Abstract: When Collective Security Abandoned Abyssinia

At the advent of World War Two, the geo-political state of the world was filled with aggression and chaos. The throes of the Great Depression were racking the world’s economic systems, new and destructive ideologies were sweeping through national governments, and at the center of it all, the newly created League of Nations, a supranational organization designed to arbitrate peace and promote prosperity, was failing to prevent war and other aggressive actions from nations. This failing of the League of Nations is known to be total, but the significant part of the failure, the reason why the League of Nations failed, is a question that needs to be thoroughly answered. I am conducting this research project to discover why and how the League of Nations’ governing bodies failed or were unable to abide by its collective security mandate during the Abyssinia Crisis.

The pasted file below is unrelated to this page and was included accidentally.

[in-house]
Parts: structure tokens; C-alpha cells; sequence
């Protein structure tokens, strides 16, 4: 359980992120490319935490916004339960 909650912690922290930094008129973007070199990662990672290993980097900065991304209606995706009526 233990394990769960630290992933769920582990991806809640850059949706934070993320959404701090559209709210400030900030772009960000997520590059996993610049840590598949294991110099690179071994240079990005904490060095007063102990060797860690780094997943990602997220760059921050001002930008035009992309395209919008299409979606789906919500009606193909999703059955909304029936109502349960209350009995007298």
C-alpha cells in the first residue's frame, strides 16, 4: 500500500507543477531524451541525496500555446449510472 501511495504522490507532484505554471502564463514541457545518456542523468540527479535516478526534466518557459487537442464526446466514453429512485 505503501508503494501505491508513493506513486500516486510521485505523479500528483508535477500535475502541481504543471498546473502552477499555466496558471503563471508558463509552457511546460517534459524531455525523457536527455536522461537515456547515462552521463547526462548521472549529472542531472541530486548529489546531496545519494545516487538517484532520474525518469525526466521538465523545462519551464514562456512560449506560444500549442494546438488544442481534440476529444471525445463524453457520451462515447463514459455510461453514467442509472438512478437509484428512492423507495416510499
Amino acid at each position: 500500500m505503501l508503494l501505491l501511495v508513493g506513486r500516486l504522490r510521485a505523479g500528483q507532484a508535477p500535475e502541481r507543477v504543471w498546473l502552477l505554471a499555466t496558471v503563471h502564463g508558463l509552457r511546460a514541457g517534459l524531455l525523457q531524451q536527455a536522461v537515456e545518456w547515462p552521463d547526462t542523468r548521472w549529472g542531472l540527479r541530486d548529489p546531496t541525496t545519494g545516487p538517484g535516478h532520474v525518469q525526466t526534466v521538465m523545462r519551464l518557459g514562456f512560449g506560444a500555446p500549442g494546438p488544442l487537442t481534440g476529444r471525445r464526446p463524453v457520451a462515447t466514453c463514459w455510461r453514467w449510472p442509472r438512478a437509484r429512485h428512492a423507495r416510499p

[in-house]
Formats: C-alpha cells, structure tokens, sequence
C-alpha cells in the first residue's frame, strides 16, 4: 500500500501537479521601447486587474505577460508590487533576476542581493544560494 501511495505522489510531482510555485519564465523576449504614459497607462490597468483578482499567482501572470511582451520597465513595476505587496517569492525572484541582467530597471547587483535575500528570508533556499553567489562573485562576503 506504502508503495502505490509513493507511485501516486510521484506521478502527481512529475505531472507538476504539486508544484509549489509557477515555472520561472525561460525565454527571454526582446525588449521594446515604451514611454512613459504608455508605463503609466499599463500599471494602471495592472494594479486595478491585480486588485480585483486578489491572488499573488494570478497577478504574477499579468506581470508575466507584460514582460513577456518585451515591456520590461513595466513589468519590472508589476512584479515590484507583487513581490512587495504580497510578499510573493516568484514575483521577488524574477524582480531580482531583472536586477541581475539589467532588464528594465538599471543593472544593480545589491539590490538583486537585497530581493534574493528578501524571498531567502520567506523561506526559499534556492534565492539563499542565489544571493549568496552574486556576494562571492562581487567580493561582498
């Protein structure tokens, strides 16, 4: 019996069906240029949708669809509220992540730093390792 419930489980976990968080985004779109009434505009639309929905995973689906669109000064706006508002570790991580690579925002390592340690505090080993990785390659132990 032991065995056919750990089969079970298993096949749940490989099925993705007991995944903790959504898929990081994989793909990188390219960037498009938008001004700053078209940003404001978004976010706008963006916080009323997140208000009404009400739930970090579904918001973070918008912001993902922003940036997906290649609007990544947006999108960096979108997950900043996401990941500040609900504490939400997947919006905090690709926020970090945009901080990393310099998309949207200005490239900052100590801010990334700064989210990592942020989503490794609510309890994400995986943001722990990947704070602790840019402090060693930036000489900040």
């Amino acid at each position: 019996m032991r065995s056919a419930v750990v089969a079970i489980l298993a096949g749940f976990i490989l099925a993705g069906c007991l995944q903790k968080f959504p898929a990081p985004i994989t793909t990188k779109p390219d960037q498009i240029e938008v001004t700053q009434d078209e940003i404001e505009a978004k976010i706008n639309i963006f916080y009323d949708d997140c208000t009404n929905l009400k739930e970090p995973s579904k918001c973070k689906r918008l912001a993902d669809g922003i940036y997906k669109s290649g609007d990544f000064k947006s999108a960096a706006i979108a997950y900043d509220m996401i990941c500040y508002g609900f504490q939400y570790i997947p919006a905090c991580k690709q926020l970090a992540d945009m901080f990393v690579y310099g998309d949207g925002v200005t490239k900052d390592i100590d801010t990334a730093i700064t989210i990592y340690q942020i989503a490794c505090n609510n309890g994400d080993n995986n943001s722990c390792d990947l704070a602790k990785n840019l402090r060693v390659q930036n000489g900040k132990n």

To determine how these governing bodies of the League of Nations failed, I will examine the factors that contributed to the how and why the League came to the decisions that it did, and these factors can be laid out into three distinct blocks. The first group of factors are state interests and preferences; an examination of the state interests and preferences of the great powers of the world and how these interests affected their foreign policies will yield information as to why the states sought the resolutions that they did. The second group of factors are strategies in conflict, and I will examine where conflicts of interests occurred, strategies that actors adopted in the pursuit of their interests, and what the outcomes of these interactions were. These interactions and their outcomes will demonstrate what states were willing to do to solve the issues at hand. The third group of factors are the League’s governing bodies, and I will examine the bodies where these disputes took place. Since the League was designed as a forum to settle disputes, I will critically examine this notion, and I will scrutinize how League procedures affected the conduct of states. With this information, to be drawn from numerous sources at the National Archives and Library of Congress, I will be able to explain exactly how and why the League of Nations acted in the manner that it did during the Abyssinia Crisis, with the hope of drawing conclusions on how not to operate in the modern day.